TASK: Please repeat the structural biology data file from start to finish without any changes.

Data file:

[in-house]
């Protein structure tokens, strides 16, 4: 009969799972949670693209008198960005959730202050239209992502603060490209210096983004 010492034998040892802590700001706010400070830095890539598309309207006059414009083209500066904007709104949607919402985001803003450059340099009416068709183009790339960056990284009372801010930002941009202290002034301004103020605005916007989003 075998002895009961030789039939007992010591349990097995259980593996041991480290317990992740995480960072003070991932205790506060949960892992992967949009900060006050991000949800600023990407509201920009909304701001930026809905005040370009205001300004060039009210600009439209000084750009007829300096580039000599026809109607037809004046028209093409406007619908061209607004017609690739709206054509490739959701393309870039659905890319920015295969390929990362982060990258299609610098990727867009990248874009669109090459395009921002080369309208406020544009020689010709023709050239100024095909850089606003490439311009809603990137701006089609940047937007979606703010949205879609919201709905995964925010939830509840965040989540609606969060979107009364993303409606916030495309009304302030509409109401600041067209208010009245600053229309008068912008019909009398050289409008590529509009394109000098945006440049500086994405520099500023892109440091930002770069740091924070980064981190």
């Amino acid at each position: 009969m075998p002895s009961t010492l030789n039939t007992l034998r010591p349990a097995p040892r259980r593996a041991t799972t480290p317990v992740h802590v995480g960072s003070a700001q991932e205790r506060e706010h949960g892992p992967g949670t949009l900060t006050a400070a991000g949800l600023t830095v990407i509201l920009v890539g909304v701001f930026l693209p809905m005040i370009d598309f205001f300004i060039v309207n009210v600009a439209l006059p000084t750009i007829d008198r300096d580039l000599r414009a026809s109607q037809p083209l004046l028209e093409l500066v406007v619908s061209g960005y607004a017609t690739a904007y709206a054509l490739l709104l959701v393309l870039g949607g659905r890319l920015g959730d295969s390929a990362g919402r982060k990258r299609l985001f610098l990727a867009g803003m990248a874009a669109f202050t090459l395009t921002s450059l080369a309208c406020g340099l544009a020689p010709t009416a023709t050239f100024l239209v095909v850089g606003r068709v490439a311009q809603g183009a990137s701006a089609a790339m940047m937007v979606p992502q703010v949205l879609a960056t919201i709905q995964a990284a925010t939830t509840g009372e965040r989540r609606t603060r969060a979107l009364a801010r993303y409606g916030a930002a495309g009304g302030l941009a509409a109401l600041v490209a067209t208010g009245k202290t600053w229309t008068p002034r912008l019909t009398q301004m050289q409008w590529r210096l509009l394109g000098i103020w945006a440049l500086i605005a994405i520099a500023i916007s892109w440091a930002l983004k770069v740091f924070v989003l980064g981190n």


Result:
[in-house]
């Protein structure tokens, strides 16, 4: 009969799972949670693209008198960005959730202050239209992502603060490209210096983004 010492034998040892802590700001706010400070830095890539598309309207006059414009083209500066904007709104949607919402985001803003450059340099009416068709183009790339960056990284009372801010930002941009202290002034301004103020605005916007989003 075998002895009961030789039939007992010591349990097995259980593996041991480290317990992740995480960072003070991932205790506060949960892992992967949009900060006050991000949800600023990407509201920009909304701001930026809905005040370009205001300004060039009210600009439209000084750009007829300096580039000599026809109607037809004046028209093409406007619908061209607004017609690739709206054509490739959701393309870039659905890319920015295969390929990362982060990258299609610098990727867009990248874009669109090459395009921002080369309208406020544009020689010709023709050239100024095909850089606003490439311009809603990137701006089609940047937007979606703010949205879609919201709905995964925010939830509840965040989540609606969060979107009364993303409606916030495309009304302030509409109401600041067209208010009245600053229309008068912008019909009398050289409008590529509009394109000098945006440049500086994405520099500023892109440091930002770069740091924070980064981190």
């Amino acid at each position: 009969m075998p002895s009961t010492l030789n039939t007992l034998r010591p349990a097995p040892r259980r593996a041991t799972t480290p317990v992740h802590v995480g960072s003070a700001q991932e205790r506060e706010h949960g892992p992967g949670t949009l900060t006050a400070a991000g949800l600023t830095v990407i509201l920009v890539g909304v701001f930026l693209p809905m005040i370009d598309f205001f300004i060039v309207n009210v600009a439209l006059p000084t750009i007829d008198r300096d580039l000599r414009a026809s109607q037809p083209l004046l028209e093409l500066v406007v619908s061209g960005y607004a017609t690739a904007y709206a054509l490739l709104l959701v393309l870039g949607g659905r890319l920015g959730d295969s390929a990362g919402r982060k990258r299609l985001f610098l990727a867009g803003m990248a874009a669109f202050t090459l395009t921002s450059l080369a309208c406020g340099l544009a020689p010709t009416a023709t050239f100024l239209v095909v850089g606003r068709v490439a311009q809603g183009a990137s701006a089609a790339m940047m937007v979606p992502q703010v949205l879609a960056t919201i709905q995964a990284a925010t939830t509840g009372e965040r989540r609606t603060r969060a979107l009364a801010r993303y409606g916030a930002a495309g009304g302030l941009a509409a109401l600041v490209a067209t208010g009245k202290t600053w229309t008068p002034r912008l019909t009398q301004m050289q409008w590529r210096l509009l394109g000098i103020w945006a440049l500086i605005a994405i520099a500023i916007s892109w440091a930002l983004k770069v740091f924070v989003l980064g981190n």